Sony PS4 (Slim) review

The PlayStation 4 sheds some weight – and a few notes off its price tag

PS4 Slim
Image credit: TechRadar

Unlike the PS4 Pro or Xbox One S, the PS4 Slim is at best a resolutely 1080p gaming machine: it can't compare to the 4K-capable Microsoft rival or its premium Sony sibling in this respect. What it is is a match for original PlayStation 4 consoles – and in some respects outperforms them.

Performance increases lie primarily with power draw and energy efficiency, which Sony claims reduces power consumption by 28% compared to earlier models.

Though unable to test the precise power draw, even to the naked eye (or ear, at least) the improvement is tangible. Fan noise is a great indicator of how much power a gadget is using, as they generally speed up and get louder as a component draws more power and begins to heat up. Compared to a well-used launch edition of the PS4, the PS4 Slim fan noise was noticeably quieter when in use, suggesting Sony's claims are true.

What doesn't seem any quieter is the disc drive itself, which still spins up very noisily when a either game is installing, or a Blu-ray or DVD is playing. You might have to crank your speakers up a bit to drown that out.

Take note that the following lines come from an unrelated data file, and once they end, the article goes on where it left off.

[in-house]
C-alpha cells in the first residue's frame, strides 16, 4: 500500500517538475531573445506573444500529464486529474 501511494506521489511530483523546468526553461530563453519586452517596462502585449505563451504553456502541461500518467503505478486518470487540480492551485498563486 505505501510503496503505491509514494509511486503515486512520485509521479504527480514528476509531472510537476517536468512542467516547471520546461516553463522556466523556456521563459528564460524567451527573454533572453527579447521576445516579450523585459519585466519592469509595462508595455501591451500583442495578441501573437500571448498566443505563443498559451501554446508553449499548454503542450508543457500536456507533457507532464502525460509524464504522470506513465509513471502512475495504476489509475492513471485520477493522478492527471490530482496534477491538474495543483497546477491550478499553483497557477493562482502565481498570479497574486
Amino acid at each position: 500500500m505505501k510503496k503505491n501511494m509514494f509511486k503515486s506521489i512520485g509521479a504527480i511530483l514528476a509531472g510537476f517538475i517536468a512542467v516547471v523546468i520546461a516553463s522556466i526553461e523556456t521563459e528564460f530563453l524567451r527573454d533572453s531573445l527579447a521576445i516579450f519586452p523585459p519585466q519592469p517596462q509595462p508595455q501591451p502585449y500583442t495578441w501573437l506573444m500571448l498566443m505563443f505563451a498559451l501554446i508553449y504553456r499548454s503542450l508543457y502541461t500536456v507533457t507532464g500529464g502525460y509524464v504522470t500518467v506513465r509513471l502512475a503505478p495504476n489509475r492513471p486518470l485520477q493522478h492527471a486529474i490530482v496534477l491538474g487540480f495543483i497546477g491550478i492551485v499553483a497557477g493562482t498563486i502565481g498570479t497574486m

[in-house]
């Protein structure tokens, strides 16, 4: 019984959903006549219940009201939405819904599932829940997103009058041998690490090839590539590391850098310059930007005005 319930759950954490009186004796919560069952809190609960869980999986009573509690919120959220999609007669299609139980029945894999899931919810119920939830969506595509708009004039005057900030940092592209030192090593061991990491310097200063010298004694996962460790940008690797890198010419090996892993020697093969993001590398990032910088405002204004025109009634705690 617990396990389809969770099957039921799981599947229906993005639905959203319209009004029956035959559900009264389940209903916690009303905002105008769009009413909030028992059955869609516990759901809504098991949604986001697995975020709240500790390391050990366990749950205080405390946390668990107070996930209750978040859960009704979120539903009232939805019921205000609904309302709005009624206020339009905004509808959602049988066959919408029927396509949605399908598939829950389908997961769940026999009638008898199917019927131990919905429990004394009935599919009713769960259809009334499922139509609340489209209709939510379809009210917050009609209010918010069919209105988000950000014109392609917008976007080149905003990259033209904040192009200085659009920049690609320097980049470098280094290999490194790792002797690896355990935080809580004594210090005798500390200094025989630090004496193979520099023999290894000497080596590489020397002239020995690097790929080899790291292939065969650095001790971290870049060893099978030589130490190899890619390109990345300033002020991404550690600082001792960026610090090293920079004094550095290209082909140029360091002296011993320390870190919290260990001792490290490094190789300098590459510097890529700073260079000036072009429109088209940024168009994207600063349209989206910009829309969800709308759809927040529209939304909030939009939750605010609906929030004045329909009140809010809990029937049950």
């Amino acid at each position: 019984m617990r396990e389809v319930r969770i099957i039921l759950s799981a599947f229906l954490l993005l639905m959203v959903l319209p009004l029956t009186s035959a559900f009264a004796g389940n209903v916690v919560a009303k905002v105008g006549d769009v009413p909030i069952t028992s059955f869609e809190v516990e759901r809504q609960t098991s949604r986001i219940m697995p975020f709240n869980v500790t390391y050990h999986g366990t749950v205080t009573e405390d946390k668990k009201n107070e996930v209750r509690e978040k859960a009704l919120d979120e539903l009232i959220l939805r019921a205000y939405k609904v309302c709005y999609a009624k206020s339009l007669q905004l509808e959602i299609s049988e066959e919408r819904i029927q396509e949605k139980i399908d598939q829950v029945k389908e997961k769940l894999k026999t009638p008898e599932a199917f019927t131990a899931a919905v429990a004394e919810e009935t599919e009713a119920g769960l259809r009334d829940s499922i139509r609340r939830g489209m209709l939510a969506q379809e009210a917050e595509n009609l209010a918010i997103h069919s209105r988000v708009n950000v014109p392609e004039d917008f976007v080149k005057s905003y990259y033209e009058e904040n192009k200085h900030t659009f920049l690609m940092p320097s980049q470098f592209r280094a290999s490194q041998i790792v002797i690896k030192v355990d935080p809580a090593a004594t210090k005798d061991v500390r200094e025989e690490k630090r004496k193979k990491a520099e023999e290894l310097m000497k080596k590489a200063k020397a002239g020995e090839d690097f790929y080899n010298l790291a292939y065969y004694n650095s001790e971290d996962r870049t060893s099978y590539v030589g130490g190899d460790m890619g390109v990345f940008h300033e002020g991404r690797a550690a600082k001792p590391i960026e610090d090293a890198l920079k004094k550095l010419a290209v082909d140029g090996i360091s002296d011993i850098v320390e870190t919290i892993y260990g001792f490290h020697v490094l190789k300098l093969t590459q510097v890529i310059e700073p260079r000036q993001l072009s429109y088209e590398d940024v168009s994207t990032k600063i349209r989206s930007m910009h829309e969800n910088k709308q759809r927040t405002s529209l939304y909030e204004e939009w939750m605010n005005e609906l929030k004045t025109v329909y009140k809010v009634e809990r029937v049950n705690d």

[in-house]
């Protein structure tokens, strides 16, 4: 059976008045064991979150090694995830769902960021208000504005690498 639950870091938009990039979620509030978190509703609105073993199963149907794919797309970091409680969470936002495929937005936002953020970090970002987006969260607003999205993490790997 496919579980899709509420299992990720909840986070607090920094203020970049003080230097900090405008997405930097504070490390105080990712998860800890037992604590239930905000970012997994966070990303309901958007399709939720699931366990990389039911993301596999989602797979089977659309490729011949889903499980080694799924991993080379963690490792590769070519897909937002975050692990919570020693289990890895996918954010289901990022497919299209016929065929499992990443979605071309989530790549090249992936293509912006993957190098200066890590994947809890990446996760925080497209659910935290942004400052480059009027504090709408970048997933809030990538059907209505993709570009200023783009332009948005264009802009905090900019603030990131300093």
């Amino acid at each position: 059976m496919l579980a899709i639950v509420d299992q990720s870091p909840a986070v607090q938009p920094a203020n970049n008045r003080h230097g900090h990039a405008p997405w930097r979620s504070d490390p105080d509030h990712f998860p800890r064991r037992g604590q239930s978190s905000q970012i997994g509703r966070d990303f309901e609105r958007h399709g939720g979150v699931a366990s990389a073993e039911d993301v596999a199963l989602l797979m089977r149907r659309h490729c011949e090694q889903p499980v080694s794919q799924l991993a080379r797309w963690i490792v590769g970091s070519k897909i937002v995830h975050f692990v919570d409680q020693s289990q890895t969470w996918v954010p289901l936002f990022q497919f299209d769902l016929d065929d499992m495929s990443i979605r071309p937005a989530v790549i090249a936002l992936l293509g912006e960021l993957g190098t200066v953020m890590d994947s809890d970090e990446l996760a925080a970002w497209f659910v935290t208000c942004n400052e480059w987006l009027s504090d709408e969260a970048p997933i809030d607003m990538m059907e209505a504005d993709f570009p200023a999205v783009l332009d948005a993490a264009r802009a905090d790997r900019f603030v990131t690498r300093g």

PS4 Slim review

Image credit: TechRadar

In pretty much every other performance aspect, the PS4 and PS4 Slim consoles are identical. There's no perceptible difference in loading times or frame rates for games, which have so far ran all-but-identically across our tests. There may be a slight improvement in UI responsiveness, but that could equally be down to our older console having been jammed full of games and years of use, whereas the newer machine was relatively box fresh.

Sessions with a wide range of games, from indies like Rogue Legacy, to colorful platformer LEGO Jurassic World, to the chilling first-person frights of Alien Isolation, all saw the slim PS4 hitting the same frame rates you would expect from a standard PlayStation 4. In other words, it's a top-notch gaming machine, running most games at a tight 1080p/30ps, and many at 1080p/60fps.

Though it's not quite a fair comparison given the myriad build options, in PC gaming terms, the PS4 Slim would sit towards the middle of the market in terms of performance, at least at the time of its launch. In reality though, it's really like comparing apples and oranges.

While the PS4 Slim stands tall against its predecessor then, it doesn't compare as favorably against the Xbox One S, which offers upgraded 4K upscaling alongside its similarly slimmed-down proportions. However, the Sony console does at least support HDR visuals, which have now been added via a software update.